Based on this finding, the authors construct an “education index” for each job, which is the average education level of all workers who apply to that job during their first week of searching. (The assumption is that workers apply to the jobs they find most desirable at the beginning of their search.) The authors call jobs with higher index values—meaning applicants have higher average education levels— higher-type jobs. They call jobs with lower index values lower-type jobs.

Kudlyak, Lkhagvasuren, and Sysuyev then look at the jobseekers’ behavior to see if their degree of sorting changes as their searches continue. At the beginning of the process, jobseekers with moreeducation apply to higher-type jobs, and those with less education apply to lower-type jobs. As their searches continue, however, the degree of sorting by education decreases, and workers apply to more lower-type jobs than they did at the beginning.

These results imply that people become less choosy the longer they have been searching for a job. More precisely, the education index represents a tradeoff between the expected wage and the probability of getting a job; initially, workers apply to higher-type jobs, which are likely to pay higher wages. As their searches continue, however, workers apply to lower-type jobs for which they have a better chance of being hired. The fact that there is no single job that workers of all education levels want to apply for suggests that this tradeoff is important: jobseekers weigh not only the expected wages but also the probability of being hired when deciding where to apply.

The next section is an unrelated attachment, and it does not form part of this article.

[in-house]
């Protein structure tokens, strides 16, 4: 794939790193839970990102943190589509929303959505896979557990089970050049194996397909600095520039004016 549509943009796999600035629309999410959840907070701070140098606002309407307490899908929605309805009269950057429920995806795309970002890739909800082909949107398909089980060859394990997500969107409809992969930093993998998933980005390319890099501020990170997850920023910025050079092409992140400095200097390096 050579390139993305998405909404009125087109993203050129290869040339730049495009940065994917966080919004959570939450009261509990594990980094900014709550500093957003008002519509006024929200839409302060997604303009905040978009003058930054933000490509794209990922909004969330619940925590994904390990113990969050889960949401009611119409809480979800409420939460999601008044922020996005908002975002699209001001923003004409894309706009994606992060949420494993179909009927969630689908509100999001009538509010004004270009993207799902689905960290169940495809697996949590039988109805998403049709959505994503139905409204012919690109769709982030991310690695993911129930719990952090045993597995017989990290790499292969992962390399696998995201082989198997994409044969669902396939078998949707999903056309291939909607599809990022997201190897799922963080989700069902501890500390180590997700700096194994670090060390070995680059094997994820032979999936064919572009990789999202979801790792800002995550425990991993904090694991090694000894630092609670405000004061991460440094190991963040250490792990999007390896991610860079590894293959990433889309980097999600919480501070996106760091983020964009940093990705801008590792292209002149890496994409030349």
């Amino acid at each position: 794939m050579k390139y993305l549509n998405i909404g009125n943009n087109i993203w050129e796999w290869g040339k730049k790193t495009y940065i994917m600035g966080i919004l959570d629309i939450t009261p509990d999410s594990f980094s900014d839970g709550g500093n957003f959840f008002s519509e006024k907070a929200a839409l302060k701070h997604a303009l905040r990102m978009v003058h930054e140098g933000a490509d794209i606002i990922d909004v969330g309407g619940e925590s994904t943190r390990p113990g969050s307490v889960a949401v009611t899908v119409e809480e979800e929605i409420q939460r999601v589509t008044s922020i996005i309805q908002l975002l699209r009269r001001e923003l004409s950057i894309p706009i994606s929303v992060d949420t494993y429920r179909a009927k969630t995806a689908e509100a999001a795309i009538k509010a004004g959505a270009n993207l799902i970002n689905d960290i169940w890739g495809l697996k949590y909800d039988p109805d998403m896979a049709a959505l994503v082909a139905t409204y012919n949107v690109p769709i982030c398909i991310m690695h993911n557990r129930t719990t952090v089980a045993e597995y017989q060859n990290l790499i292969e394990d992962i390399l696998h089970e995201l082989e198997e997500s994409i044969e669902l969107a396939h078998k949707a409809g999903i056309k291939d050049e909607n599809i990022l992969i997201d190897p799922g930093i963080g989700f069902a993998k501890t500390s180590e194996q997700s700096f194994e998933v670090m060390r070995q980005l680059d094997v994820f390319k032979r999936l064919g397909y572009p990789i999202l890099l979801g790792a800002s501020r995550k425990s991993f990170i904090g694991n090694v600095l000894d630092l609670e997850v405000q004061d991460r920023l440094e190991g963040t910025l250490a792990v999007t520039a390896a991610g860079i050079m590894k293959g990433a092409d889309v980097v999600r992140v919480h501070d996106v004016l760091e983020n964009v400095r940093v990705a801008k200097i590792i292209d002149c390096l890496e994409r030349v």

The findings are related to the existing literature on assortative matching, which examines the degree to which the most productive workers match up with the most productive firms.6 The findings suggest that observed firm-worker matches likely are “mismatched” compared to those in a frictionless labor market where workers find jobs right away. The results also suggest that the private cost of job search—that is, the cost of being unemployed— increases with search duration. Both of these facts may have important implications for the design of models used to study labor markets.

Search Effort

Workers might apply to different types of jobs depending on how long they have been searching, but do they apply to more jobs or fewer jobs? In a forthcoming paper, Kudlyak and Jason Faberman of the Chicago Fed use the online job posting data to study how search effort changes with search duration.7

Theoretically, search effort could follow several different patterns. It could remain constant throughout the search. It could increase right before unemployment benefits expire, or it could decline as the search continues. With respect to the third case, there are several reasons why observed search effort might decline. One possibility is that the composition of jobseekers changes: the workers who exert the most effort find jobs sooner, leaving behind workers who exert less effort. In this case, any given individual’s effort might remain constant, but the effort of the group as a whole appears to decline. Another explanation could be that there is a “stock-flow” effect, in which the worker’s search effort depends on the demand for labor. At the beginning of a search, a jobseeker searches through the full stock of vacancies. After that, however, the jobseeker only looks at newly posted jobs, so the level of search effort depends on the size of the flow. Finally, search effort could decline because the jobseeker’s reservation wage has declined, which lowers the value of searching. While on the one hand a lower reservation wage should increase the number of jobs a worker is willing to accept, on the other hand those jobs also would be worth less to the worker.